All the buzz about ChatGPT reminds me of Jonathan Swift's Gulliver's Travels, in particular the visit to the grand academy of Lagado. Gulliver encounters a professor who has invented a device to create all possible written works.

He assured me “that this invention had employed all his thoughts from his youth; that he had emptied the whole vocabulary into his frame, and made the strictest computation of the general proportion there is in books between the numbers of particles, nouns, and verbs, and other parts of speech.”

Sounds rather like ChatGPT, analyzing the internet to develop rules for stringing words together.

The professor then desired me “to observe; for he was going to set his engine at work.” The pupils, at his command, took each of them hold of an iron handle, whereof there were forty fixed round the edges of the frame; and giving them a sudden turn, the whole disposition of the words was entirely changed. He then commanded six-and-thirty of the lads, to read the several lines softly, as they appeared upon the frame; and where they found three or four words together that might make part of a sentence, they dictated to the four remaining boys, who were scribes. This work was repeated three or four times, and at every turn, the engine was so contrived, that the words shifted into new places, as the square bits of wood moved upside down.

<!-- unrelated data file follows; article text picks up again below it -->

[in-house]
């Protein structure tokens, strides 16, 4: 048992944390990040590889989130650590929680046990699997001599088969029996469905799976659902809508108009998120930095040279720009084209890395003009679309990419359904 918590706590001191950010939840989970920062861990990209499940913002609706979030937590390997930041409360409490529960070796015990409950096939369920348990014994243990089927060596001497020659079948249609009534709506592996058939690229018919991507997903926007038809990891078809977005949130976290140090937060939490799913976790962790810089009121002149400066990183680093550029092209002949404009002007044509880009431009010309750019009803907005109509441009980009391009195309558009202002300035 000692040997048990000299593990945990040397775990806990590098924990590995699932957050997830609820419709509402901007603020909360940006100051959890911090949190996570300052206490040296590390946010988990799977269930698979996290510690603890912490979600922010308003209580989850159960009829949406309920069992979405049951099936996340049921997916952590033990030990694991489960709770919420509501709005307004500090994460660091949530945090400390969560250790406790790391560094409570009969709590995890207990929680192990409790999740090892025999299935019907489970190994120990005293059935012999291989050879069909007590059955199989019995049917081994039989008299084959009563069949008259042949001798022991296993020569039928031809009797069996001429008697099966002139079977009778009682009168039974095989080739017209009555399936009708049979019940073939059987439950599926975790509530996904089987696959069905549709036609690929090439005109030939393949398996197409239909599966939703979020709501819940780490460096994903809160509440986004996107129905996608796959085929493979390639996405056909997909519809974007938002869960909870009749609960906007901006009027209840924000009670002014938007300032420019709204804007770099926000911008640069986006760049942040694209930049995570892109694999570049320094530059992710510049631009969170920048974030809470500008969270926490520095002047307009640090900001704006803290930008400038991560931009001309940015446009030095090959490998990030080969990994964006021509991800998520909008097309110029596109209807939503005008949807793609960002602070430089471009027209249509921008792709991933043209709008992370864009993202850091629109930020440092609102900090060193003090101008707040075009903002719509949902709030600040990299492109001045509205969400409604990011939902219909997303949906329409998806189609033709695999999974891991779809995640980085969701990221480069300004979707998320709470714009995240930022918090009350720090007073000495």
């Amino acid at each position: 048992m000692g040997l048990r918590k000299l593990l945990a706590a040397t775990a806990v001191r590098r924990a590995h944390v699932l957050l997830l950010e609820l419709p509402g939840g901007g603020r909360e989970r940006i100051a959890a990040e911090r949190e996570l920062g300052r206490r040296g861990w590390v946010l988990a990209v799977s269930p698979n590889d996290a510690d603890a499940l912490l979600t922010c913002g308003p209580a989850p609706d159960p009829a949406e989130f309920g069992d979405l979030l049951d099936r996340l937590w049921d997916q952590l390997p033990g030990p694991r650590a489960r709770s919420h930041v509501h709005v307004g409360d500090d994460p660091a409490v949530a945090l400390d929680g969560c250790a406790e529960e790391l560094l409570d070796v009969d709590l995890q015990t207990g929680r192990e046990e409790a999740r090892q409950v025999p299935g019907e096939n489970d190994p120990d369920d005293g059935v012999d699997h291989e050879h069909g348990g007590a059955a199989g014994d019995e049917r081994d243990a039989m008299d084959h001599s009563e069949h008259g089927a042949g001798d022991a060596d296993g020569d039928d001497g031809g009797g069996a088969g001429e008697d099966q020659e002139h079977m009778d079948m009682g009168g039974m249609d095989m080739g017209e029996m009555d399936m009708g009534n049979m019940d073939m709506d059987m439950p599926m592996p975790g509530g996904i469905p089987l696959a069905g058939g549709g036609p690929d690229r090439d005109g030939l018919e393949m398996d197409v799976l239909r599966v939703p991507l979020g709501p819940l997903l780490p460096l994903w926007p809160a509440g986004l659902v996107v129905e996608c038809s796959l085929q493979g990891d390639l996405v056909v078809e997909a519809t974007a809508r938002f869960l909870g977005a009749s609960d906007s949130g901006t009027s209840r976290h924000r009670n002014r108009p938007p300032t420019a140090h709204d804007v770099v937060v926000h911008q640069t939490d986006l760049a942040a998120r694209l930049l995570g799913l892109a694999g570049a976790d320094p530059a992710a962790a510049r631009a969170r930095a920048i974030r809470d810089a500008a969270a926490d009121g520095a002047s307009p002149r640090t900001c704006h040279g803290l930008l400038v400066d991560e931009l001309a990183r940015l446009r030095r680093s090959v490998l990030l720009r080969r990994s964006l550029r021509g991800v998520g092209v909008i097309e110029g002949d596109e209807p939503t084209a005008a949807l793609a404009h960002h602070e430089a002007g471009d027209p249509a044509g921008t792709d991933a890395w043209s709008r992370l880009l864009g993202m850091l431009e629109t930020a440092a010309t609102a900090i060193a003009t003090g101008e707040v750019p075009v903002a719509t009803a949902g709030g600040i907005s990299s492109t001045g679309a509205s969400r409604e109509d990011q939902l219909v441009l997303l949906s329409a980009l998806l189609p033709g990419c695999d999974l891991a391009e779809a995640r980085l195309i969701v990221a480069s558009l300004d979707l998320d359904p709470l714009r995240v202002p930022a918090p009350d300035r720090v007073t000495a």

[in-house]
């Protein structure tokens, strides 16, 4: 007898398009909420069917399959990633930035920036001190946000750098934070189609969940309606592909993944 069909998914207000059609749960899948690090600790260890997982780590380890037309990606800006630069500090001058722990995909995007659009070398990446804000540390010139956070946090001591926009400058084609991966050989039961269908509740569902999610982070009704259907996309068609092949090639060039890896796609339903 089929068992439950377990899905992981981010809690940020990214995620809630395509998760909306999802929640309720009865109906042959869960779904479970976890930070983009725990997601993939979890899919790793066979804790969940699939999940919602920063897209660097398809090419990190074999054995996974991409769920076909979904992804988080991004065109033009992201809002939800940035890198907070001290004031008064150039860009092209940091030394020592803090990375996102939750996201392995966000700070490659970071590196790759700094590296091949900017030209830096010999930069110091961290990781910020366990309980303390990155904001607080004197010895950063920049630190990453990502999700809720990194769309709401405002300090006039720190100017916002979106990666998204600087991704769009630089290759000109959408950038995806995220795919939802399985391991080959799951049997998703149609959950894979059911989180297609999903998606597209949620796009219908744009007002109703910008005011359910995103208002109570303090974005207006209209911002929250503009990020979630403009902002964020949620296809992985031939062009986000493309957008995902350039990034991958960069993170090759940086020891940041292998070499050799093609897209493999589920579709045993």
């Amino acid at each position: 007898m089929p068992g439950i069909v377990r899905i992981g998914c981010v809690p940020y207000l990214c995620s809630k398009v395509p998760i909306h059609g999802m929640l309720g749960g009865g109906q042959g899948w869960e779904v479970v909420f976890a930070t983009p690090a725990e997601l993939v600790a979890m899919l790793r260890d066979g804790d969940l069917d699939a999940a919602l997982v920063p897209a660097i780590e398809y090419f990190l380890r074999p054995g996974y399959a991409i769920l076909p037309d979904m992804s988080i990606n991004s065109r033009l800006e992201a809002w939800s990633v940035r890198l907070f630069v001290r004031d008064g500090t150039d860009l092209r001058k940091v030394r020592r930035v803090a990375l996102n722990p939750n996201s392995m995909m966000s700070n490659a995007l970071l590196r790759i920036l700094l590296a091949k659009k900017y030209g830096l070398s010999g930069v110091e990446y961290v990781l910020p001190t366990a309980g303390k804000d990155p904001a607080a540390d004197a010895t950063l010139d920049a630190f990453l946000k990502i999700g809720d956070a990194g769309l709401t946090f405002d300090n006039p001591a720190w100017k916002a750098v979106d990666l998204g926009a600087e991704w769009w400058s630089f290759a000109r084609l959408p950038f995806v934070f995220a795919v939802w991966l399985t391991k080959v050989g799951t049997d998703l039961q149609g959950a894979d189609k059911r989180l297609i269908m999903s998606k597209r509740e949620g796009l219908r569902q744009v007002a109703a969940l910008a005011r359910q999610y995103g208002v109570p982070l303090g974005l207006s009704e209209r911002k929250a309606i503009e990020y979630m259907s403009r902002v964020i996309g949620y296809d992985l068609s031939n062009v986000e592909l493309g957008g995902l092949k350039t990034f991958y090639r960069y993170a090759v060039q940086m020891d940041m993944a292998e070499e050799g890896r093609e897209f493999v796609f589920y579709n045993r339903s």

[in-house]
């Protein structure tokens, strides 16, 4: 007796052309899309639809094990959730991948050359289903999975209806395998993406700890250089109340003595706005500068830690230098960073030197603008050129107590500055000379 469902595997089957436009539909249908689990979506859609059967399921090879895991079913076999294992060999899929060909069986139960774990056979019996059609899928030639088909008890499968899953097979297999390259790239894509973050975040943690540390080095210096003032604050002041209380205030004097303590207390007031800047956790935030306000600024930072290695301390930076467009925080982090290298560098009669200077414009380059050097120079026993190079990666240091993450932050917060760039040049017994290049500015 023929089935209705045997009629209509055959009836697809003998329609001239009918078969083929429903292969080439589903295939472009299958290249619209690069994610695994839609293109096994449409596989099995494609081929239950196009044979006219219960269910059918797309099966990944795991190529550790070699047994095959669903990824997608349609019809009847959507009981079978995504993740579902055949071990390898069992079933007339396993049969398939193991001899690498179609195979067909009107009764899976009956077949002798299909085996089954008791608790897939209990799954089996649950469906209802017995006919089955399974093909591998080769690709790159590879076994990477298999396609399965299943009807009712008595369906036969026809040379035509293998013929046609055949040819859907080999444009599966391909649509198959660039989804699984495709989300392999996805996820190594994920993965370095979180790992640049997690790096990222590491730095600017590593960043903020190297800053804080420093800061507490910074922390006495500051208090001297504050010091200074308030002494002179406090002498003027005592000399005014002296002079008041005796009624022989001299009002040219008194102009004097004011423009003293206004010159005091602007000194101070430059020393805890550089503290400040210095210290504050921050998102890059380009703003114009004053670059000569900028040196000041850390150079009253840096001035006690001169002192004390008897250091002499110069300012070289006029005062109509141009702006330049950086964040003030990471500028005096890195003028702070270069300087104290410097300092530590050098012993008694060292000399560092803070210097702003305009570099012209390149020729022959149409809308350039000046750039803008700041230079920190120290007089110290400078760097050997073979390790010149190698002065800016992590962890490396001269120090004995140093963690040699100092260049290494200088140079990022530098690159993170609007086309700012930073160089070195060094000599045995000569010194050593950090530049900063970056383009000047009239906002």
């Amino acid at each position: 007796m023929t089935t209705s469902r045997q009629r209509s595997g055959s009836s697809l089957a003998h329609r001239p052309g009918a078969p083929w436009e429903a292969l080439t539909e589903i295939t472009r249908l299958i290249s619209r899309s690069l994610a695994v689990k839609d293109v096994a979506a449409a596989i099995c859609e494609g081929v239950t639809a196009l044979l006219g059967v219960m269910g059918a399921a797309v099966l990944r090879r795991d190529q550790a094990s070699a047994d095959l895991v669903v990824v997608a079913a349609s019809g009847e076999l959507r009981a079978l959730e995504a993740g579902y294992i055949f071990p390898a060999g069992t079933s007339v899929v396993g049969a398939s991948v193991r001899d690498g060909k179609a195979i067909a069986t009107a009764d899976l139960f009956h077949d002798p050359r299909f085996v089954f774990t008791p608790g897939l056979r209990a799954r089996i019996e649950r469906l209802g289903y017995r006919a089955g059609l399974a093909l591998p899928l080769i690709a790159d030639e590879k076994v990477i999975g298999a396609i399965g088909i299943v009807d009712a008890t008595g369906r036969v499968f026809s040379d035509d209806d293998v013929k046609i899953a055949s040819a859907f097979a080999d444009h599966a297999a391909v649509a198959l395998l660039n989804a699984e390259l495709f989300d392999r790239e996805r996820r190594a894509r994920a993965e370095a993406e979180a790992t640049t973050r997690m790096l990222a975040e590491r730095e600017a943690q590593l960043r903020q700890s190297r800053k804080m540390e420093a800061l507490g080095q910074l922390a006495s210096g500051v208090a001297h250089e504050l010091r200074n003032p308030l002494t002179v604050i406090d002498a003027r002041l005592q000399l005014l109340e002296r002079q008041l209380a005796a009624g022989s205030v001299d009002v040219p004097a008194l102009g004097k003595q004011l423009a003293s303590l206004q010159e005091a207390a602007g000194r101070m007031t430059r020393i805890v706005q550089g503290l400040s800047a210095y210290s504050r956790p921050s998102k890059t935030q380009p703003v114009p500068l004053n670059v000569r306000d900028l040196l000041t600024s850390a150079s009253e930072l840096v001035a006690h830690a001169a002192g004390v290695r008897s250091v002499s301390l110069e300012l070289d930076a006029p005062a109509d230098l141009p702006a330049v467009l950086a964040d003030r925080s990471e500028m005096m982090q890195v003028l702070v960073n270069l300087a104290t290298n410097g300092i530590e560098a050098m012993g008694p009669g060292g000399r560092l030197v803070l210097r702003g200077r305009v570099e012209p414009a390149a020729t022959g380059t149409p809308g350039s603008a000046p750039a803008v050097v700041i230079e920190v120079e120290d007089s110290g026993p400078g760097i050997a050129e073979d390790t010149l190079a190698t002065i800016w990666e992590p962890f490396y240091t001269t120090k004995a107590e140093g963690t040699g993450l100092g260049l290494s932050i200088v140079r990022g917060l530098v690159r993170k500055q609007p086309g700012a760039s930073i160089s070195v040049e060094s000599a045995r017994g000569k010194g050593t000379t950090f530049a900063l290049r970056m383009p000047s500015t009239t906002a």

Sounds rather like all those currently scrambling to make use of the bits and bobs tossed out by ChatGPT because they are too lazy or unknowledgeable or unimaginative to write for themselves. Much work for poor quality returns, where far less (but real) work would give better results.

ChatGPT is the professor's frame of letters. Would you like to be one of the professor's students scribbling down its random output, or would you rather create for yourself for real?